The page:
Green claims made by ASOS, Boohoo and Asda to be investigated
Eco-friendly and sustainability claims made by ASOS, Boohoo and George at Asda are to be invested by the Competition and Markets Authority (CMA).
The watchdog is to look into what each company says about their fashion products including clothing, footwear and accessories.
The move comes as part of its ongoing investigation into potential greenwashing and follows concerns around the way retailers products are being marketed to customers as eco-friendly.
Concerns into the fashion sector include businesses that are creating the impression that their products are ‘sustainable’ or better for the environment by making broad claims about the use of recycled materials in new clothing with little to no information about the basis for those claims.
The investigation into Asos, Boohoo and George at Asda centres around whether the language used is too broad and vague and suggest that collections are more sustainable than they actually are.
The CMA highlights Asos’ ‘Responsible Edit’, Boohoo’s ‘Ready for the Future’ range and ‘George for Good.
It will also look into whether the criteria used by some of these businesses to decide which products to include in sustainable collections may be lower than customers might reasonably expect. For example, some products may contain as little as 20% recycled fabric.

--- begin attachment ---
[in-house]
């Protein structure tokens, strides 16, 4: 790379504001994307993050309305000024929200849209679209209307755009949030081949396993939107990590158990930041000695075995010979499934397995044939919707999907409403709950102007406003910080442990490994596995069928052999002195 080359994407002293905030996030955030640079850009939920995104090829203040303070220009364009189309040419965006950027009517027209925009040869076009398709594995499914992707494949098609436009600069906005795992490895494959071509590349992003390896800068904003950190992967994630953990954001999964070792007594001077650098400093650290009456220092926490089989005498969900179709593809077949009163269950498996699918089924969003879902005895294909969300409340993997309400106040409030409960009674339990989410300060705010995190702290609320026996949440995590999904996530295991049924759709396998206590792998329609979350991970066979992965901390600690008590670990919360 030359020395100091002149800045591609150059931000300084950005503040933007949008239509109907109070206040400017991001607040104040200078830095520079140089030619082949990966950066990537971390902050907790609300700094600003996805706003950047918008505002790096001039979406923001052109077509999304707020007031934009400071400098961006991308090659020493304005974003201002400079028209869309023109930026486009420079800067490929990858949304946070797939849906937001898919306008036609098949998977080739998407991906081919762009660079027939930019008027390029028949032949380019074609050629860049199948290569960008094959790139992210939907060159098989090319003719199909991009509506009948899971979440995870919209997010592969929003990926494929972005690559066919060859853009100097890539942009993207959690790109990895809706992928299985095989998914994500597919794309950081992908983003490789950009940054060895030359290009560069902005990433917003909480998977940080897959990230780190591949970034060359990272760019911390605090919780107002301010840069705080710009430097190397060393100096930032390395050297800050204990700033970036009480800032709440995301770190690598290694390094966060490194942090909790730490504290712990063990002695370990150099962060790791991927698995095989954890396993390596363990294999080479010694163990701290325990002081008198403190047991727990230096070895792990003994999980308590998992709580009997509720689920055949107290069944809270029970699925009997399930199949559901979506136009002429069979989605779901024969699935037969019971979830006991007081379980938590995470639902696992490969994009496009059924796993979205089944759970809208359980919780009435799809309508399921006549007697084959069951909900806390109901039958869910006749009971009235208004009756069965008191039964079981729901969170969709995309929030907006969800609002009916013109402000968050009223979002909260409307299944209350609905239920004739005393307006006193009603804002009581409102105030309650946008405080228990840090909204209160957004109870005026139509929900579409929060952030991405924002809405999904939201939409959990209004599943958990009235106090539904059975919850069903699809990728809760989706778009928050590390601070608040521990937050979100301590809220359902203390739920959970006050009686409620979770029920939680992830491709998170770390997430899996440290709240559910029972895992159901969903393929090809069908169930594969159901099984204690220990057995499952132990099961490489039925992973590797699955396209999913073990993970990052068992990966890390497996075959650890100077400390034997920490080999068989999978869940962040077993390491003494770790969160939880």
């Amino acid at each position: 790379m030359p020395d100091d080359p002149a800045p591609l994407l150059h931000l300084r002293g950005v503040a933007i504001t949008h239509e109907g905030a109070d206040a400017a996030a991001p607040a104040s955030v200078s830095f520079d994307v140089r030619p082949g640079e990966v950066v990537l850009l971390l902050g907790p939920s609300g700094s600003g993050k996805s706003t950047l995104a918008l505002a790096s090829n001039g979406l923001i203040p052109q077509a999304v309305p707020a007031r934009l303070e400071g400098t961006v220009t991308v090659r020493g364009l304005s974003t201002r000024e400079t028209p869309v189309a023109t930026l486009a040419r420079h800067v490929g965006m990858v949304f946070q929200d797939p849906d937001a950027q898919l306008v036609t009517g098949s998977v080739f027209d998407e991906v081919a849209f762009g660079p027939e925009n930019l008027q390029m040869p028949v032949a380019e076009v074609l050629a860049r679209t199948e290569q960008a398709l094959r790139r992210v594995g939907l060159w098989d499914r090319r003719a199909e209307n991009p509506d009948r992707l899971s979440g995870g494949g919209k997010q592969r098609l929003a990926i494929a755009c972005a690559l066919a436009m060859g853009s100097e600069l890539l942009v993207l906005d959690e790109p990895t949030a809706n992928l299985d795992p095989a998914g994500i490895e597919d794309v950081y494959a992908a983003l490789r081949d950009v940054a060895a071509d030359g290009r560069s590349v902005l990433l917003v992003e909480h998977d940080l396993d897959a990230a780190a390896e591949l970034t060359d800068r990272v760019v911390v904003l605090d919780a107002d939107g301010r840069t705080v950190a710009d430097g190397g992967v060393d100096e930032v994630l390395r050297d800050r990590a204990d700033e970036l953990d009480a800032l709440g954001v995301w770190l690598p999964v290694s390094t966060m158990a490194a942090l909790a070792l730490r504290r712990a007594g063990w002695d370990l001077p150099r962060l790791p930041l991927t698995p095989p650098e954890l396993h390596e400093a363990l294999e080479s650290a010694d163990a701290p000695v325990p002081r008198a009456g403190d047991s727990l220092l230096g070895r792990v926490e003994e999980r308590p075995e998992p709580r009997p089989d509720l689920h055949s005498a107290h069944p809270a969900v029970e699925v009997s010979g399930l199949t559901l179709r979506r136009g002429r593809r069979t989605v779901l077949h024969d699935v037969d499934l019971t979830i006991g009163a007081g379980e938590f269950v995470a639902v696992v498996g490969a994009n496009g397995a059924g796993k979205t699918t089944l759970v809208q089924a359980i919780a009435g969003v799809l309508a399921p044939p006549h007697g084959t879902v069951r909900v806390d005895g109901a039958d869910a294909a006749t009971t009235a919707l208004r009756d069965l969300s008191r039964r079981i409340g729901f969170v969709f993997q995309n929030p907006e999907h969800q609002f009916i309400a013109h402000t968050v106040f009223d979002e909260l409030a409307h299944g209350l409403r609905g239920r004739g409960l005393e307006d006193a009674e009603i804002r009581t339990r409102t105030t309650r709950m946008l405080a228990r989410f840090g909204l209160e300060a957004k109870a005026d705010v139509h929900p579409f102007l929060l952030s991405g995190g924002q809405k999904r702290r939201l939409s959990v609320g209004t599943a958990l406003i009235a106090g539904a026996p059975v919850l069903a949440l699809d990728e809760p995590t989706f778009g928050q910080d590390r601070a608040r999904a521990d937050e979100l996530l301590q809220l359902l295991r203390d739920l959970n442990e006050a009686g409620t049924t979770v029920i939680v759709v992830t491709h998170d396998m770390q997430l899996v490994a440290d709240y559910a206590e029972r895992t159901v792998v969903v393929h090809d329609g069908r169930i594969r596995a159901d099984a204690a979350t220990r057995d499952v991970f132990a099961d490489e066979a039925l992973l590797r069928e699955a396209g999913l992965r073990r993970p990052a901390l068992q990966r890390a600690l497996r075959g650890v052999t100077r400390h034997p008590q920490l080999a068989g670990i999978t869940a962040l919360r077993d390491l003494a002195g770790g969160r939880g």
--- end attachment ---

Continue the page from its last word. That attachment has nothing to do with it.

The investigation will look at whether there is a lack of information provided to customers about products included in any of the companies’ eco ranges, such as missing information about what the fabric is made from.
It will explore if statements made by the companies about fabric accreditation schemes and standards are potentially misleading.
The CMA will now obtain evidence from Asos, Boohoo and Asda and said that possible outcomes of the investigation include forcing the companies to change the way they operate and even taking them to court.
The CMA published its Green Claims Code in September 2021, which aims to help businesses understand how to communicate their green credentials, while avoiding the risk of misleading shoppers.
The CMA interim chief executive Sarah Cardell said: “People who want to ‘buy green’ should be able to do so confident that they aren’t being misled.
“Eco-friendly and sustainable products can play a role in tackling climate change, but only if they are genuine.
“We’ll be scrutinising green claims from Asos, Boohoo and George at Asda to see if they stack up. Should we find these companies are using misleading eco claims, we won’t hesitate to take enforcement action – through the courts if necessary.”
A Boohoo statement said: Boohoo notes the announcement made this morning by the Competition and Markets Authority regarding an investigation into a number of fashion retailers, including boohoo, following publication of the Green Claims Code.
While Asos said: “Asos will co-operate with the investigation and is committed to playing its part in making fashion more sustainable, including providing clear and accurate information about its products.”
The trio’s claims are part of a wider investigation into fashion greenwashing, where the CMA will consider whether to put more retailers under the microscope.
Cardell struck a warning for all in the fashion sector.
“This is just the start of our work in this sector and all fashion companies should take note: look at your own practices and make sure they are in line with the law,” she said.
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